Symbiotic Relationship:

Strength and flexibility are symbiotic, with each enhancing the other’s efficacy. When muscles are strong, they provide better support for joints, reducing the risk of injury during movements that demand flexibility.  (As muscles contract, they generate tension on tendons, which attach to bones, stabilising joints). Conversely, improved flexibility allows muscles and joints to move through a greater range, enhancing overall mobility, promoting efficiency, and reducing the likelihood of muscle imbalances or strains.

At the anatomical level, muscles and connective tissues play key roles in defining both strength and flexibility. Muscles, composed of fibres capable of contraction, generate force to produce movement and stabilise joints. Concurrently, connective tissues, including tendons and ligaments, contribute to joint stability and determine the range of motion.

Crafting a Balanced Fitness Regimen:

Optimal fitness involves a balanced integration of strength and flexibility training. Incorporating resistance exercises to build strength and targeted stretches to enhance flexibility ensures a comprehensive approach. Exercises that engage multiple muscle groups simultaneously, such as compound movements, promote functional strength and flexibility across various planes of motion. Sometimes it’s a matter of stretching and strengthening the same muscle in the same sequence of movements. Sometimes it’s just about bearing the need to get stronger and more flexible in mind. Know that the physiotherapists at St Leonards Phsiotherapy are here to help you develop a routine that gives you both.

One exemplary exercise that effectively promotes both strength and flexibility is the Yoga Pose “Warrior II” or “Virabhadrasana II”. This pose is a dynamic combination of strength-building and stretching elements, making it an ideal illustration of the symbiotic relationship between these two fitness components.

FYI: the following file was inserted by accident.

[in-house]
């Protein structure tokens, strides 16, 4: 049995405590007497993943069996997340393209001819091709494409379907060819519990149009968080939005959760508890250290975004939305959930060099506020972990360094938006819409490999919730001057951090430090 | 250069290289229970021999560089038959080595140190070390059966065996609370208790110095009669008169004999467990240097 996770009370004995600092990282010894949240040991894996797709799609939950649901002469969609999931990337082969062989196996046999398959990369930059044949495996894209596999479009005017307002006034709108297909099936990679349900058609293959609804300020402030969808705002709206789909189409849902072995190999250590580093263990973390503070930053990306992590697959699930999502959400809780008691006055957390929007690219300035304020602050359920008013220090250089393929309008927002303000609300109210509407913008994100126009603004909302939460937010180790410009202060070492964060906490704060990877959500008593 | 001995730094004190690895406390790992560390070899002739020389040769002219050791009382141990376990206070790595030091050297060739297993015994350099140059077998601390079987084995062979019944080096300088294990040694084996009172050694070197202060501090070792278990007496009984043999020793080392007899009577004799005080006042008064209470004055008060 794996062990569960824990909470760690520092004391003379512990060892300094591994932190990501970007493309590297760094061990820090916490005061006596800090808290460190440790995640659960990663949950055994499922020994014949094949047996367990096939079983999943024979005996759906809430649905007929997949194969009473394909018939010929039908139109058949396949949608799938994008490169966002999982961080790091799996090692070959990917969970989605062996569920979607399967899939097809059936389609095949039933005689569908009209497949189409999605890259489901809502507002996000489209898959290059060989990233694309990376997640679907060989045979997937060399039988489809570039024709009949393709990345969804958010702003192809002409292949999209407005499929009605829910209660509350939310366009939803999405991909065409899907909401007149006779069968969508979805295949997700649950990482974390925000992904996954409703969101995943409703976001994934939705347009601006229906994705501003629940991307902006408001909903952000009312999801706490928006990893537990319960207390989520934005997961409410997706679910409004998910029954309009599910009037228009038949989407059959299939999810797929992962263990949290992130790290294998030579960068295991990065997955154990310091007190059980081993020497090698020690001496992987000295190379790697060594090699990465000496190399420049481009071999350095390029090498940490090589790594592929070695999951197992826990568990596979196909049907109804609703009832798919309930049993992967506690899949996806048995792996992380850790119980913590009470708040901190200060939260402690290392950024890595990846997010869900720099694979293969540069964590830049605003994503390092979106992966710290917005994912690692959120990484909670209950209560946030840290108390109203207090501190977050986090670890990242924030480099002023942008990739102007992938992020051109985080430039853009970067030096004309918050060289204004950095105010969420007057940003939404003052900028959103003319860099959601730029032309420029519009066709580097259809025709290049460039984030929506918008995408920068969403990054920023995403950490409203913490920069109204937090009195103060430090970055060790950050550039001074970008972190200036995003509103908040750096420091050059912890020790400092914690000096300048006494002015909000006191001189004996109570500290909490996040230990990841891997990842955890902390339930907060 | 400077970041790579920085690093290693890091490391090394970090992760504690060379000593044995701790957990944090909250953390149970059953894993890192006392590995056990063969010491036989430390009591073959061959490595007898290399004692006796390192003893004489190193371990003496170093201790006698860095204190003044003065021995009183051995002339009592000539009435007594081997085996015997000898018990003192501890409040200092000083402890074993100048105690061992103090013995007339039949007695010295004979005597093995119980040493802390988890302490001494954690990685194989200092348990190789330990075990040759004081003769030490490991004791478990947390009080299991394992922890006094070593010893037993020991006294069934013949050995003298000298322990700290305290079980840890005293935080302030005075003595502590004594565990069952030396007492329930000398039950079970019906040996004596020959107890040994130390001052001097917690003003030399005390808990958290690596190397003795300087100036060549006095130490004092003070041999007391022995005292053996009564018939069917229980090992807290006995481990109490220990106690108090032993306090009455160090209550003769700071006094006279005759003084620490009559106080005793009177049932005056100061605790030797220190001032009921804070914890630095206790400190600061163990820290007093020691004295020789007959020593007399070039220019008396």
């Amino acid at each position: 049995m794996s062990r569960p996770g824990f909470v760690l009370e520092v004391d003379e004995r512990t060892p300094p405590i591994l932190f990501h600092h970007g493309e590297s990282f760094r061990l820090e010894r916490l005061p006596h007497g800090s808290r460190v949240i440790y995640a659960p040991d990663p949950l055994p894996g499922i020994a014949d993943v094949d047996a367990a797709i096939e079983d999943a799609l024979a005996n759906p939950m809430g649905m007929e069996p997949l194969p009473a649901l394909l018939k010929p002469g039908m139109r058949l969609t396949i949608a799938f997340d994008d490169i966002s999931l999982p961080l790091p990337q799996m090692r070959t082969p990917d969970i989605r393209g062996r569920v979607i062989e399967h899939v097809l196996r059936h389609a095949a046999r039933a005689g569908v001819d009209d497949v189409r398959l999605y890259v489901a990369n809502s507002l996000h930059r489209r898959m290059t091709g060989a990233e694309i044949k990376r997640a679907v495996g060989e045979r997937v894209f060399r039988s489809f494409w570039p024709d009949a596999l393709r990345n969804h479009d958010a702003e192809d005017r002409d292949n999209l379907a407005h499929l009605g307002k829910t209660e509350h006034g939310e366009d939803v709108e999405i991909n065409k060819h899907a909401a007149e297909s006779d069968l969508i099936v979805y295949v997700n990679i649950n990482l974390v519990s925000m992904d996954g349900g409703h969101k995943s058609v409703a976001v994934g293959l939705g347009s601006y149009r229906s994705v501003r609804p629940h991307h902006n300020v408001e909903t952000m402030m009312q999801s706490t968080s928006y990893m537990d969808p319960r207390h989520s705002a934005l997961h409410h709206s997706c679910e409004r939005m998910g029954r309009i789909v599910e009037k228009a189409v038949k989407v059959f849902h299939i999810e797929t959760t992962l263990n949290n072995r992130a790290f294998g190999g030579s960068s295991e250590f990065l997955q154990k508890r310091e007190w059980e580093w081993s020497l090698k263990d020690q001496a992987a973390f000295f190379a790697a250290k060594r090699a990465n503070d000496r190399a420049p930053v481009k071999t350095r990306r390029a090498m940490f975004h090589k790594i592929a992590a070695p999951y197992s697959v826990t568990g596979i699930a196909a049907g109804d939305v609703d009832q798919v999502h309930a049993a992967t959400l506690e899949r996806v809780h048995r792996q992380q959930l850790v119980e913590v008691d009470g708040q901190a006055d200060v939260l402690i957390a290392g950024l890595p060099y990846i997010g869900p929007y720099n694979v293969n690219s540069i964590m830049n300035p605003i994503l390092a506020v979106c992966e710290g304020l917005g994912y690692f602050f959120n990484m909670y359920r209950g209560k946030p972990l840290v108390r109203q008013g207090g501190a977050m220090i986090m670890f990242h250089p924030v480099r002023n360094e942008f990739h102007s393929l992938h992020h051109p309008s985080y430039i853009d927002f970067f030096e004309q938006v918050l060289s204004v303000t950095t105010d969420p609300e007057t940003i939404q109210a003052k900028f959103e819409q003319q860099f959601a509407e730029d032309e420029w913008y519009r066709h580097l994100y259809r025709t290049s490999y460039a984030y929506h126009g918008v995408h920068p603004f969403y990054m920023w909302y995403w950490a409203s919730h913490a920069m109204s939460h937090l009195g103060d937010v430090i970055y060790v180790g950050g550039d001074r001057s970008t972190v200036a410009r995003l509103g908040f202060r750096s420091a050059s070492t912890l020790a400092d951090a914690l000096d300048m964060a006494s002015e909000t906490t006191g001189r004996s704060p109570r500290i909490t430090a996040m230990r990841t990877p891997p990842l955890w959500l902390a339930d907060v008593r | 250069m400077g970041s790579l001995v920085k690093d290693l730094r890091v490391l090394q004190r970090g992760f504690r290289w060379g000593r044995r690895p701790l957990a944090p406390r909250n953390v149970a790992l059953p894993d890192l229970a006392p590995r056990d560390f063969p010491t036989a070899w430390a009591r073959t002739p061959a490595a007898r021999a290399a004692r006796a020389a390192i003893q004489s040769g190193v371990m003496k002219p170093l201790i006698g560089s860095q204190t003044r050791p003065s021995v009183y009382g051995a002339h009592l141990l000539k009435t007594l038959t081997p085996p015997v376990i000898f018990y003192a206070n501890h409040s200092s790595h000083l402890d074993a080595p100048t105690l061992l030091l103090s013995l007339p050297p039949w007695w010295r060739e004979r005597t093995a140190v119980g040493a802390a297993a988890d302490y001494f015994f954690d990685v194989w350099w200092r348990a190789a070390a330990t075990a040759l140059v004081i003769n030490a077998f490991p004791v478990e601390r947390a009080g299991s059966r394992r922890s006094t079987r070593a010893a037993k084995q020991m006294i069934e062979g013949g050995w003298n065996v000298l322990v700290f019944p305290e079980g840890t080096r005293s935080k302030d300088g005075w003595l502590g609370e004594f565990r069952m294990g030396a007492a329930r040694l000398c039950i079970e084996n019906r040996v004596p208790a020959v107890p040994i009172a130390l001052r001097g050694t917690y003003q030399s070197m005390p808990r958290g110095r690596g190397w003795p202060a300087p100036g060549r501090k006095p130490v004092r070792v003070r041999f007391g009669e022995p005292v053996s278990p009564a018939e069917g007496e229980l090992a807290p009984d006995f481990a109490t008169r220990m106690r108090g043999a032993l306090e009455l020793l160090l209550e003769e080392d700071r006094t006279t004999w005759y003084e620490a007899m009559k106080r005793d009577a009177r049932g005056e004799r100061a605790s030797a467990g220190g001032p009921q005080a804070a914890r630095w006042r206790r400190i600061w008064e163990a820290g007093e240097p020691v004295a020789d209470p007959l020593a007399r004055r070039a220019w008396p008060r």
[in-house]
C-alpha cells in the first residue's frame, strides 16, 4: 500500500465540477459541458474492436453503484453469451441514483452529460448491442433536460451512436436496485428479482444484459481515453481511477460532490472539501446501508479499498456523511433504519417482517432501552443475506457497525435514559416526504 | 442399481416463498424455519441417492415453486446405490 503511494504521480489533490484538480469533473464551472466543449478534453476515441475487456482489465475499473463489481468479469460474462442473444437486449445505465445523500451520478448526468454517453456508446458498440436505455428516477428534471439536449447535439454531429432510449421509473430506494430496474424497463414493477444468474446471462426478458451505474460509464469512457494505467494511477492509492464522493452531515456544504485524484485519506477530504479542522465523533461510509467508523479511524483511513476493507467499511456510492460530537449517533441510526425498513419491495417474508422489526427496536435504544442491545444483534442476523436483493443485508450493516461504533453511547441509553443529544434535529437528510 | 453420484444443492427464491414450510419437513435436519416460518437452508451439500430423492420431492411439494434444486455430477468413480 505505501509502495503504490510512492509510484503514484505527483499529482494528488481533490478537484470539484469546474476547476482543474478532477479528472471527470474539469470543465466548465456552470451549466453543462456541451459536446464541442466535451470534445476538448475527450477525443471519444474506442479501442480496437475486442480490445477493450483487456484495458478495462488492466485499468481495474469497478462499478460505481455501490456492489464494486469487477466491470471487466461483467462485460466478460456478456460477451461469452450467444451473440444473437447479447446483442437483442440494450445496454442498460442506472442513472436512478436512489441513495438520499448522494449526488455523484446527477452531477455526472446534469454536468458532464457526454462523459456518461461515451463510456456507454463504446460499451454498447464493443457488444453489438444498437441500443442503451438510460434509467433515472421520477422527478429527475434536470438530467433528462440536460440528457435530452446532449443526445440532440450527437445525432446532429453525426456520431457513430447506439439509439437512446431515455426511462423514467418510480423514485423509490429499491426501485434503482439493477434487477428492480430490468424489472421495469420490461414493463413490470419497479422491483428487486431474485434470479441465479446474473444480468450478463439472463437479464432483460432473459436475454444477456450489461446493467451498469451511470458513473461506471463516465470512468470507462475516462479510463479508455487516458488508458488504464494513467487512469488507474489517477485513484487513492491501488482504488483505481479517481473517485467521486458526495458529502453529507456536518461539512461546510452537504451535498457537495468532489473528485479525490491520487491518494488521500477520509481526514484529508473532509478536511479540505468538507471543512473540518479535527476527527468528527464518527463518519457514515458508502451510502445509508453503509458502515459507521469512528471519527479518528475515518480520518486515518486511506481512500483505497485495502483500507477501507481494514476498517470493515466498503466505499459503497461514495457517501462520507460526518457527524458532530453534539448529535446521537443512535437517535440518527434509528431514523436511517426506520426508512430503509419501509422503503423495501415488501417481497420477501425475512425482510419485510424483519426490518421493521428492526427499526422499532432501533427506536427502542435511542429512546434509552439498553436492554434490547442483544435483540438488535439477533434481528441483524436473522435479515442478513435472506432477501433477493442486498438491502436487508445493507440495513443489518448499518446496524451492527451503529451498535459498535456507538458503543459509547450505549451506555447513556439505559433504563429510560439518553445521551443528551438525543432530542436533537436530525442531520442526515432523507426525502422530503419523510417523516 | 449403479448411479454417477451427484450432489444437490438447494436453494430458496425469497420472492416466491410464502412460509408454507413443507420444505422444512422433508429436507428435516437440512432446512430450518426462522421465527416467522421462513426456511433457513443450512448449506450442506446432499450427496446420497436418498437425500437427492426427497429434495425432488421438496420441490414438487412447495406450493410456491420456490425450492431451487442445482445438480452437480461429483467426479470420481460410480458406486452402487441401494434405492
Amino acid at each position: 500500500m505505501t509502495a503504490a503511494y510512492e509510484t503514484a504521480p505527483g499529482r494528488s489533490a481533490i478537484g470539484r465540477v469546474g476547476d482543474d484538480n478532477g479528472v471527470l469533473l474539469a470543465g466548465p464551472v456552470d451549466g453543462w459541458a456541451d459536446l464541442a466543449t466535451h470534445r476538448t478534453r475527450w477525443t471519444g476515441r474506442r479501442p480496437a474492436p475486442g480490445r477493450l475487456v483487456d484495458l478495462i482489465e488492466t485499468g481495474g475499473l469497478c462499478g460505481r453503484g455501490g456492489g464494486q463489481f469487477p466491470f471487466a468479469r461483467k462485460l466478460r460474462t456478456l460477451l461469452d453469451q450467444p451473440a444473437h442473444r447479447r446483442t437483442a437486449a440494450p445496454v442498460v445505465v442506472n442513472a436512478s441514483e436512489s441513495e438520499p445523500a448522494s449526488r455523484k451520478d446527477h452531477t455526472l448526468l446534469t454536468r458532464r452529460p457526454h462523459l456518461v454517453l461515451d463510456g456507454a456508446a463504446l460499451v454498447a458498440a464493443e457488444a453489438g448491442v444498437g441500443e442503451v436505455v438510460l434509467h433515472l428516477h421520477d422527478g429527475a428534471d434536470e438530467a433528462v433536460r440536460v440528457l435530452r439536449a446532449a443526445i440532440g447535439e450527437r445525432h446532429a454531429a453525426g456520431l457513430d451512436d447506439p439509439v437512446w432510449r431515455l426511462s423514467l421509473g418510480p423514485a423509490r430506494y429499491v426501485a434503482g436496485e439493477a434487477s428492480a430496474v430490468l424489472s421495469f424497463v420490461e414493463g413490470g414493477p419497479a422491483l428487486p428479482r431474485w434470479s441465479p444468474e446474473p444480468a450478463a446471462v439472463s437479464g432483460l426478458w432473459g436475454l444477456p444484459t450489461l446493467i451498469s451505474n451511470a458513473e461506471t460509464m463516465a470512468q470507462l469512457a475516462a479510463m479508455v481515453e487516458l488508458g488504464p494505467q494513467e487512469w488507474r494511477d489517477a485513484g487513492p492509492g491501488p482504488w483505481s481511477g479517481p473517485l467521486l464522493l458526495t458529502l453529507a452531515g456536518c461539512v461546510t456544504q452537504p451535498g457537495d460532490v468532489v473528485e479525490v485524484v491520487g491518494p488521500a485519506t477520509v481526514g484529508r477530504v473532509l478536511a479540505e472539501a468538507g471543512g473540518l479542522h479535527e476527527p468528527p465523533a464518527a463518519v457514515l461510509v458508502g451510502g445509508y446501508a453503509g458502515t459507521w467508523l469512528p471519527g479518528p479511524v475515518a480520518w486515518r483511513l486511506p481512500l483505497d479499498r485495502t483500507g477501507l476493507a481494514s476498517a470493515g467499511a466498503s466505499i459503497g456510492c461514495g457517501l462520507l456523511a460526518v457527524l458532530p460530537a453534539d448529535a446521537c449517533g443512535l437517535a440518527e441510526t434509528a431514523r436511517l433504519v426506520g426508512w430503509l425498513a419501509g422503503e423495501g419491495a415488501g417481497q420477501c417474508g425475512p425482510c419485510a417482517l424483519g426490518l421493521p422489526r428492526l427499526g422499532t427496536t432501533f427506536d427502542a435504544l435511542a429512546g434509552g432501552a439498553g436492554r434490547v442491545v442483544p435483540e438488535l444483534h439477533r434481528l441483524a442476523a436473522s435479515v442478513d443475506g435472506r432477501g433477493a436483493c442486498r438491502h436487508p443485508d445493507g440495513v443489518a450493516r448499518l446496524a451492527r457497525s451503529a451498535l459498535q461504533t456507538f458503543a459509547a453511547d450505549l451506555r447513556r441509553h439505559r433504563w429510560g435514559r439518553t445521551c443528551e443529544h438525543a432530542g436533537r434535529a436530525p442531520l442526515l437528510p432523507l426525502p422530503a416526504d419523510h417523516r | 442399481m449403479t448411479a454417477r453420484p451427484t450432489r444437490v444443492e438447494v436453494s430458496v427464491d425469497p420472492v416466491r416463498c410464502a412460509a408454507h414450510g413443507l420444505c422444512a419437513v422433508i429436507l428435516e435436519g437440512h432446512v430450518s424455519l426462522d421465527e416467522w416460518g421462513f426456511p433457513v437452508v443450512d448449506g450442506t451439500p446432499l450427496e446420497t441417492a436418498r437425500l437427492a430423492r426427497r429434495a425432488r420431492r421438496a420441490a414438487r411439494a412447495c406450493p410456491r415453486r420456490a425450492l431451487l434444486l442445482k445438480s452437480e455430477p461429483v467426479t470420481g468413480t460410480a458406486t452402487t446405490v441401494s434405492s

Warrior II Pose:

  • Stand with feet wide apart, with one foot facing forward and the other turned perpendicular.
  • Bend the front knee, ensuring it aligns with the ankle, while keeping the back leg straight and strong.
  • Engage the quadriceps and gluteal muscles to stabilise the lower body.
  • The arms are extended parallel to the floor, with shoulders relaxed and palms facing down.

This stance demands isometric contraction in the legs, strengthening the quadriceps, hamstrings, and glutes while the wide stance and rotation of the hips facilitate a deep stretch in the inner thighs and groin.

  • The arms extend in opposite directions, encouraging a stretch across the chest and shoulders.
  • The extended reach of the arms and the open chest promote flexibility in the shoulders and upper back.
  • The pose encourages a gentle stretch in the hip flexors of the back leg.

Additional Tips:

      1. Maintain a strong core engagement to stabilise the spine and enhance balance.
      2. Ensure the front knee is directly over the ankle to protect the knee joint.
      3. Relax the shoulders, keeping them away from the ears to prevent tension.


The symbiotic relationship between strength and flexibility is a cornerstone of physical well-being. Integrating strength and flexibility training not only fosters enhanced performance but also mitigates the risk of injuries. Balanced training is particularly relevant if you’ve encountered injuries big or small or are already starting to feel unbalanced. The physiotherapists at St Leonards Physiotherapy are here to help. We can help get you mobile and develop a training regime that brings you into balance.  Give us a call on (02) 9438 1782.